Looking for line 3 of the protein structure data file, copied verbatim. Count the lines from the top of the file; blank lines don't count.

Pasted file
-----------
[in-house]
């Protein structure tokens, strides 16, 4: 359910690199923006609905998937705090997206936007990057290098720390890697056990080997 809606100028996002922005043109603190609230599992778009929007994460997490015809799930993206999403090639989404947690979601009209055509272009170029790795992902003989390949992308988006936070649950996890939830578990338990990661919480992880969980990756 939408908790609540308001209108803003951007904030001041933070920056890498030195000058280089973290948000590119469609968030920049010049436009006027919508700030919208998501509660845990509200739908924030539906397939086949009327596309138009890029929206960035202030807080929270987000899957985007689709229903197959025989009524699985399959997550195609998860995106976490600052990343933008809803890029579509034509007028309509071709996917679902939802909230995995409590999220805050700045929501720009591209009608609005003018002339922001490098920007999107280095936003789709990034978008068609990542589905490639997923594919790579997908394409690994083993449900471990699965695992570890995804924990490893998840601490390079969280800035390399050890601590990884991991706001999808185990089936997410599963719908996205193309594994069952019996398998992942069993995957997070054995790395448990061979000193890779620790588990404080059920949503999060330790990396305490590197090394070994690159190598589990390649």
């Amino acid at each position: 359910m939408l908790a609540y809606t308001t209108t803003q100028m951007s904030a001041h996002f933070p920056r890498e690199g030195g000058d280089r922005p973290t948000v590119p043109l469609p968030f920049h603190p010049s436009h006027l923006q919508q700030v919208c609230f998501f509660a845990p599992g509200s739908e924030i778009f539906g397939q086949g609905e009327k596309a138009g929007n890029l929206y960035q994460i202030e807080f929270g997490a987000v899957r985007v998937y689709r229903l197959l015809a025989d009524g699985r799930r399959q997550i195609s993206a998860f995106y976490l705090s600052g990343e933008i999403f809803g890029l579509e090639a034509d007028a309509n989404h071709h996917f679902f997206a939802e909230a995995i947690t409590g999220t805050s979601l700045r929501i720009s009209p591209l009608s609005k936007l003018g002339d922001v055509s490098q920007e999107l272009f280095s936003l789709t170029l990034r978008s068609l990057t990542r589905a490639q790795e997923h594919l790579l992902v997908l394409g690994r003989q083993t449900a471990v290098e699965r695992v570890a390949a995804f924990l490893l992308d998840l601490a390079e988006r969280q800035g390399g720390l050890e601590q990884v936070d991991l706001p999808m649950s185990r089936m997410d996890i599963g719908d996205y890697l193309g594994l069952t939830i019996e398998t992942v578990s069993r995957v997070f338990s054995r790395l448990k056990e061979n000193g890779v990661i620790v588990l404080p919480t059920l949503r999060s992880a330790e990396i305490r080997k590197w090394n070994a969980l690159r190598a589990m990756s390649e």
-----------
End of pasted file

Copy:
């Amino acid at each position: 359910m939408l908790a609540y809606t308001t209108t803003q100028m951007s904030a001041h996002f933070p920056r890498e690199g030195g000058d280089r922005p973290t948000v590119p043109l469609p968030f920049h603190p010049s436009h006027l923006q919508q700030v919208c609230f998501f509660a845990p599992g509200s739908e924030i778009f539906g397939q086949g609905e009327k596309a138009g929007n890029l929206y960035q994460i202030e807080f929270g997490a987000v899957r985007v998937y689709r229903l197959l015809a025989d009524g699985r799930r399959q997550i195609s993206a998860f995106y976490l705090s600052g990343e933008i999403f809803g890029l579509e090639a034509d007028a309509n989404h071709h996917f679902f997206a939802e909230a995995i947690t409590g999220t805050s979601l700045r929501i720009s009209p591209l009608s609005k936007l003018g002339d922001v055509s490098q920007e999107l272009f280095s936003l789709t170029l990034r978008s068609l990057t990542r589905a490639q790795e997923h594919l790579l992902v997908l394409g690994r003989q083993t449900a471990v290098e699965r695992v570890a390949a995804f924990l490893l992308d998840l601490a390079e988006r969280q800035g390399g720390l050890e601590q990884v936070d991991l706001p999808m649950s185990r089936m997410d996890i599963g719908d996205y890697l193309g594994l069952t939830i019996e398998t992942v578990s069993r995957v997070f338990s054995r790395l448990k056990e061979n000193g890779v990661i620790v588990l404080p919480t059920l949503r999060s992880a330790e990396i305490r080997k590197w090394n070994a969980l690159r190598a589990m990756s390649e």